Many young people are leaving school but are not finding their way intoI'd be willing to bet that the ones seeing no particular harms on young workers are also the ones where the effective minimum wage is low relative to the average wage. Where the constraint doesn't bind...
permanent work, resulting in high levels of unemployment. Part of the problem is that many youth have become disengaged at school, failed to become well qualified and so are not competing successfully with older workers. The problem is especially acute now that jobs are less available than they were prior to the recession.
A case has been made that removal of the youth minimum wage just as the recession began has reduced the competitiveness of our youth as job applicants, contributing to the youth unemployment increase (Crampton, 2011; Douglas, 2011). New Zealand has had high youth unemployment relative to adult unemployment for a long time though, so removal of the youth minimum wage is not the source of the problem, though it may have exacerbated the situation recently.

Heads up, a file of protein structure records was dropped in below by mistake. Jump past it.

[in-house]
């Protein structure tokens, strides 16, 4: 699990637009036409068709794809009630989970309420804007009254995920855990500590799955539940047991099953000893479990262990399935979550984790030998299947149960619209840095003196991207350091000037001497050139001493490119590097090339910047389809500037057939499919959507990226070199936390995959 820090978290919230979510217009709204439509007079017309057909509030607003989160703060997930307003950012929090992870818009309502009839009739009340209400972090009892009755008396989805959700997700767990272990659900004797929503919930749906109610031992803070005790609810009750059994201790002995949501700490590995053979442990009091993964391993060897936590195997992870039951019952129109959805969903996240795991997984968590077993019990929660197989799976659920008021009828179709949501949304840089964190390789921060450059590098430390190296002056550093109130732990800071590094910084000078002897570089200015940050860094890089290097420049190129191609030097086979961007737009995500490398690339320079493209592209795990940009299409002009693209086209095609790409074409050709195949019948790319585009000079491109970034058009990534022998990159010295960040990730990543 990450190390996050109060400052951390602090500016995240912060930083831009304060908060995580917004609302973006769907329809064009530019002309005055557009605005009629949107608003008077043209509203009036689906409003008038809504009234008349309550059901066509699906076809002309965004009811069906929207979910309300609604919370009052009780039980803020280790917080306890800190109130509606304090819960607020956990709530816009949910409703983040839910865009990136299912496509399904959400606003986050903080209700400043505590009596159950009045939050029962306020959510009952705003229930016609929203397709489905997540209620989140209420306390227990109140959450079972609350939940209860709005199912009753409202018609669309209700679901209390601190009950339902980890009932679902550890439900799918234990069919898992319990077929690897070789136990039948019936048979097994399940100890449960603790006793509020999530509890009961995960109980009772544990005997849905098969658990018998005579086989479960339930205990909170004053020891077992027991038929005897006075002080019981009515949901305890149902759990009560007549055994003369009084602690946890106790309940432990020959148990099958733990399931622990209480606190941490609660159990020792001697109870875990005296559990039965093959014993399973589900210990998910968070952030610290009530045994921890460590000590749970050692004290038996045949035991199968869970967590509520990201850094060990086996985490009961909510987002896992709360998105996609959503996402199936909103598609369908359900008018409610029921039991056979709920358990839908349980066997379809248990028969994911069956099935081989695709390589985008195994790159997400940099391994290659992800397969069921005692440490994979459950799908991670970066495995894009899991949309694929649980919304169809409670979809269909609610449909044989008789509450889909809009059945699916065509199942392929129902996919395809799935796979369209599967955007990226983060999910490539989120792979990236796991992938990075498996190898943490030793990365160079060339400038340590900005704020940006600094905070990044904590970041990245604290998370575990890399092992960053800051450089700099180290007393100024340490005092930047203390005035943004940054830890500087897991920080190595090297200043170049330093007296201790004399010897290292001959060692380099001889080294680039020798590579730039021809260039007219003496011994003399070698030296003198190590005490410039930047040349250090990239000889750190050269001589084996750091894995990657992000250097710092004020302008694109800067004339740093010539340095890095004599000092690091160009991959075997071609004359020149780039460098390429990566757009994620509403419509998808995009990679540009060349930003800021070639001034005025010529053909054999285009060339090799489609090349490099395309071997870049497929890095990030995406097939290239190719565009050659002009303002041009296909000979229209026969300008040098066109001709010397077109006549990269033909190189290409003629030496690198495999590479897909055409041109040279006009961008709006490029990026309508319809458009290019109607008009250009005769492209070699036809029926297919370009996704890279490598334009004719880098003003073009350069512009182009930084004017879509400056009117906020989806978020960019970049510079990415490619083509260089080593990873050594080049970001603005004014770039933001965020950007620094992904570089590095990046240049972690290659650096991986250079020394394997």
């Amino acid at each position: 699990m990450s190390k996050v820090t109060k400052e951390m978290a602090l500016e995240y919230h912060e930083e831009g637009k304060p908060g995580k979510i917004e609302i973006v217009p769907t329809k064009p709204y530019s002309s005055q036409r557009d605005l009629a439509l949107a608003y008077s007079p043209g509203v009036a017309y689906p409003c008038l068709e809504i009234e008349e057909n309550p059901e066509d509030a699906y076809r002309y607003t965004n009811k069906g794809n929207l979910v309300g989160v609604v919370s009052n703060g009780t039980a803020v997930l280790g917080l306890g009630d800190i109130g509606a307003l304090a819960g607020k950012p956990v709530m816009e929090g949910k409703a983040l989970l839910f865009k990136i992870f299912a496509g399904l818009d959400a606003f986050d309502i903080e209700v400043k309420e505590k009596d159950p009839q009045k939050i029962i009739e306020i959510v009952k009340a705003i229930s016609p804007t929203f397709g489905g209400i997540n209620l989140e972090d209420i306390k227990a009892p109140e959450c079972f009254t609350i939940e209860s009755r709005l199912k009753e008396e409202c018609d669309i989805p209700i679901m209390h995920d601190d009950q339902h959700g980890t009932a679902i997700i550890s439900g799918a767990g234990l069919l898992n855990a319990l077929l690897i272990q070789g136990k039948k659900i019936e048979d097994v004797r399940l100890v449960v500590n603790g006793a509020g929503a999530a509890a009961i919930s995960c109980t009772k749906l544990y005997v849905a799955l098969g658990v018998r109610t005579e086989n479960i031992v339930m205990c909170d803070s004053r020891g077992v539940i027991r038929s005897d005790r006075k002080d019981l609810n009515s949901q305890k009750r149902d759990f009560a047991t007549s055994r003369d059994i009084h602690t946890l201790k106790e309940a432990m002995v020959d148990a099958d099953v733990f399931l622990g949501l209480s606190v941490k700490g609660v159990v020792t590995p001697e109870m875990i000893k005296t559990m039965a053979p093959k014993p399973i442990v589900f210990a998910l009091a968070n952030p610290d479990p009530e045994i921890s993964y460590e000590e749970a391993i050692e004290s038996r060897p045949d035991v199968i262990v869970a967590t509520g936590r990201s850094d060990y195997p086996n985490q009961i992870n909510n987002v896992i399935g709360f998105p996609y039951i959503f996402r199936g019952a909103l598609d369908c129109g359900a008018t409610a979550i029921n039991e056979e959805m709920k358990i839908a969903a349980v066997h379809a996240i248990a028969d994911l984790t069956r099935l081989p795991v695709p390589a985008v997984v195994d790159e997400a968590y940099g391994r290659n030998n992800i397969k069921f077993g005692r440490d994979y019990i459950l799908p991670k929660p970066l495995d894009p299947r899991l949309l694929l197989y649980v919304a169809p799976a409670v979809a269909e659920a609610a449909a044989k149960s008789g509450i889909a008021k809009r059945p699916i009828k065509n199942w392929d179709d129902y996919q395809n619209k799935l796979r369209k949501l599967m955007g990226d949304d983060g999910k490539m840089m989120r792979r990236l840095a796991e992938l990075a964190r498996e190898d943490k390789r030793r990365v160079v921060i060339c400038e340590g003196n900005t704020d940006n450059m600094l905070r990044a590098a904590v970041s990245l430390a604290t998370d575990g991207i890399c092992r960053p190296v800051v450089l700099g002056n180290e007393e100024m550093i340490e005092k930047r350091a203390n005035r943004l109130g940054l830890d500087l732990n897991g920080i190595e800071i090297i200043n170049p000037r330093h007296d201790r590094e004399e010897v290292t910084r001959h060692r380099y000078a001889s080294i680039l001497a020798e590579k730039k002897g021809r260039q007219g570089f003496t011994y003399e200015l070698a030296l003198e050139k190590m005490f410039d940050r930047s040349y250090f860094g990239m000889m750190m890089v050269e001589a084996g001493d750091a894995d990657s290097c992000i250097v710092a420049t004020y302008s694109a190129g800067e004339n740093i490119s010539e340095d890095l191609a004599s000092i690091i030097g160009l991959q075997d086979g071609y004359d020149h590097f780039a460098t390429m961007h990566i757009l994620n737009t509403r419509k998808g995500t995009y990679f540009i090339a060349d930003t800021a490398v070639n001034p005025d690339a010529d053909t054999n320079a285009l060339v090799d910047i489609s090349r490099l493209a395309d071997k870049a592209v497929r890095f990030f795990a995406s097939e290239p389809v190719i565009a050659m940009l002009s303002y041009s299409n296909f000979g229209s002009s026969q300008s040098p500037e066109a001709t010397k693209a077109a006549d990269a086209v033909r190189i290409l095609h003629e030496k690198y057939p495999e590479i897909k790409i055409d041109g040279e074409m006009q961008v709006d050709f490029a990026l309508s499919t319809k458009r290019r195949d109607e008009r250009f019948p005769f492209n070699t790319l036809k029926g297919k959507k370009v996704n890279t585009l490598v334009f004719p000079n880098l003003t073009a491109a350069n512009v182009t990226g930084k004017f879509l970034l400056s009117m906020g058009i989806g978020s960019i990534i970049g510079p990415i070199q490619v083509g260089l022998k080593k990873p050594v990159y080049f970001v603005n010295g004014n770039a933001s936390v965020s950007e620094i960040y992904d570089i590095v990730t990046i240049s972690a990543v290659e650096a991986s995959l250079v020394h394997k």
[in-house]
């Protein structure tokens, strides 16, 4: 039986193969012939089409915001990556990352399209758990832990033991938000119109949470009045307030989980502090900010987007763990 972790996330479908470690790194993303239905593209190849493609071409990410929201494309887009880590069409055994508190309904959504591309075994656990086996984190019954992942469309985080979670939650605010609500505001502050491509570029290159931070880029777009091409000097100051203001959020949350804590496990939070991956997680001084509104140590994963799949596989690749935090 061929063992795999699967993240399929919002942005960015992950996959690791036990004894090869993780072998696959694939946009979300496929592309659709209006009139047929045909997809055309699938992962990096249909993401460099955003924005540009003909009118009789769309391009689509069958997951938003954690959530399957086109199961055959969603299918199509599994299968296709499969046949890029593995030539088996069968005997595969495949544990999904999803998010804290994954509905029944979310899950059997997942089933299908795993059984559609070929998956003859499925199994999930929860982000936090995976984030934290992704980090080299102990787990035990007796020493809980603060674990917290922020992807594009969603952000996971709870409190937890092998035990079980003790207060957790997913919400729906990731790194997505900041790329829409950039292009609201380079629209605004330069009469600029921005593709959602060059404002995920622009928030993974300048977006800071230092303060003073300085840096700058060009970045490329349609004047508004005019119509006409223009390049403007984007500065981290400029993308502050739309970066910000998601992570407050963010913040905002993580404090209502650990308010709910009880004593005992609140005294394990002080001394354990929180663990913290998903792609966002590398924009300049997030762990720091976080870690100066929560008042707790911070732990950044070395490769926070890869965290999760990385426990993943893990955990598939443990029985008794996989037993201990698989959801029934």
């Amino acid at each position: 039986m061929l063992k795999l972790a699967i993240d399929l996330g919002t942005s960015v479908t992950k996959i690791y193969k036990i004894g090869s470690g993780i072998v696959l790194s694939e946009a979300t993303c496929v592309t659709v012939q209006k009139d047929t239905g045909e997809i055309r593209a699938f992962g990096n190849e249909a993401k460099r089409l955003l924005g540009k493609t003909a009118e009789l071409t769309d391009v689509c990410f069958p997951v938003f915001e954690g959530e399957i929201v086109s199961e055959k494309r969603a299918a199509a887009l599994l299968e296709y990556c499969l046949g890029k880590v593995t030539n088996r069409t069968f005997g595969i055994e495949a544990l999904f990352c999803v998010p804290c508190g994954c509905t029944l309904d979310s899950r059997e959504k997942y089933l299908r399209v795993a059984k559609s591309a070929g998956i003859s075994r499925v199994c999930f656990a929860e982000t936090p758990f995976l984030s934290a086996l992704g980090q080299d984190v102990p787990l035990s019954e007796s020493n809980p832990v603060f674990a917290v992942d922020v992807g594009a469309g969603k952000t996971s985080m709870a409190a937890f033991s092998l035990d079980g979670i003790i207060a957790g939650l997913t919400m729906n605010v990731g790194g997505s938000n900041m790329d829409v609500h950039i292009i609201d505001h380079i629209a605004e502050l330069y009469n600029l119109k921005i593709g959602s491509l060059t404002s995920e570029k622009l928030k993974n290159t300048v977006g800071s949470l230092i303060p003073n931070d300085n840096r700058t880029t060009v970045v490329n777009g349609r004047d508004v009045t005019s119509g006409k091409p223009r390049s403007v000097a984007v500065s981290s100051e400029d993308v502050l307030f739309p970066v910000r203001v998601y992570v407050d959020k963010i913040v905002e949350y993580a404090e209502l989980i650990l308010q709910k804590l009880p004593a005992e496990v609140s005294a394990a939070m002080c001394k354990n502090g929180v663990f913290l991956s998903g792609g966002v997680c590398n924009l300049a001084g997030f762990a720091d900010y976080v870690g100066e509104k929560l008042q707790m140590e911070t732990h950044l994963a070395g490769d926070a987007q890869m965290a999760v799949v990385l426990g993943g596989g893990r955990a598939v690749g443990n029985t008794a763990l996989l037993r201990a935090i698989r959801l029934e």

The eight countries in the OECD (2010d, pp.103-104) with a youth minimum wage do have lower youth unemployment, on average, than the countries without a youth minimum wage but there are many countries that have low youth unemployment and no youth minimum wage.
And, as careful readers will recall, I've never made the claim that abolishing the differential lower youth minimum wage caused all of the ramp-up in youth unemployment: maybe 8 points of the current 27.5% youth unemployment rate could be due to the change.
But I'm glad that folks other than me are starting to think that maybe, just maybe, forcing employers to pay a 16 year old $13/hr was a rather bad idea.